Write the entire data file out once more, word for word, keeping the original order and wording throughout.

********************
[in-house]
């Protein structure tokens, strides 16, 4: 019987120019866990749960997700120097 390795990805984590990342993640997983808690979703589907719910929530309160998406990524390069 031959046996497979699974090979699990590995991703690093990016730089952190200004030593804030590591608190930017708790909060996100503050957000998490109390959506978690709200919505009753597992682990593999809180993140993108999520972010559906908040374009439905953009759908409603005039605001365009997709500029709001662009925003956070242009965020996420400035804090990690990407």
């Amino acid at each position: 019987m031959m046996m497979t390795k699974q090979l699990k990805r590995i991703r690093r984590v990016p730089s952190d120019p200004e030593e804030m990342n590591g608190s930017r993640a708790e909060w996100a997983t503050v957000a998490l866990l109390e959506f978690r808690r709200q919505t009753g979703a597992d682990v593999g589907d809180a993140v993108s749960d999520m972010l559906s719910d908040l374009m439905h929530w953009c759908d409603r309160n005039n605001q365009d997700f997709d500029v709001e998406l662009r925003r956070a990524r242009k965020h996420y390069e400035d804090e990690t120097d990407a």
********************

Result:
[in-house]
């Protein structure tokens, strides 16, 4: 019987120019866990749960997700120097 390795990805984590990342993640997983808690979703589907719910929530309160998406990524390069 031959046996497979699974090979699990590995991703690093990016730089952190200004030593804030590591608190930017708790909060996100503050957000998490109390959506978690709200919505009753597992682990593999809180993140993108999520972010559906908040374009439905953009759908409603005039605001365009997709500029709001662009925003956070242009965020996420400035804090990690990407």
């Amino acid at each position: 019987m031959m046996m497979t390795k699974q090979l699990k990805r590995i991703r690093r984590v990016p730089s952190d120019p200004e030593e804030m990342n590591g608190s930017r993640a708790e909060w996100a997983t503050v957000a998490l866990l109390e959506f978690r808690r709200q919505t009753g979703a597992d682990v593999g589907d809180a993140v993108s749960d999520m972010l559906s719910d908040l374009m439905h929530w953009c759908d409603r309160n005039n605001q365009d997700f997709d500029v709001e998406l662009r925003r956070a990524r242009k965020h996420y390069e400035d804090e990690t120097d990407a």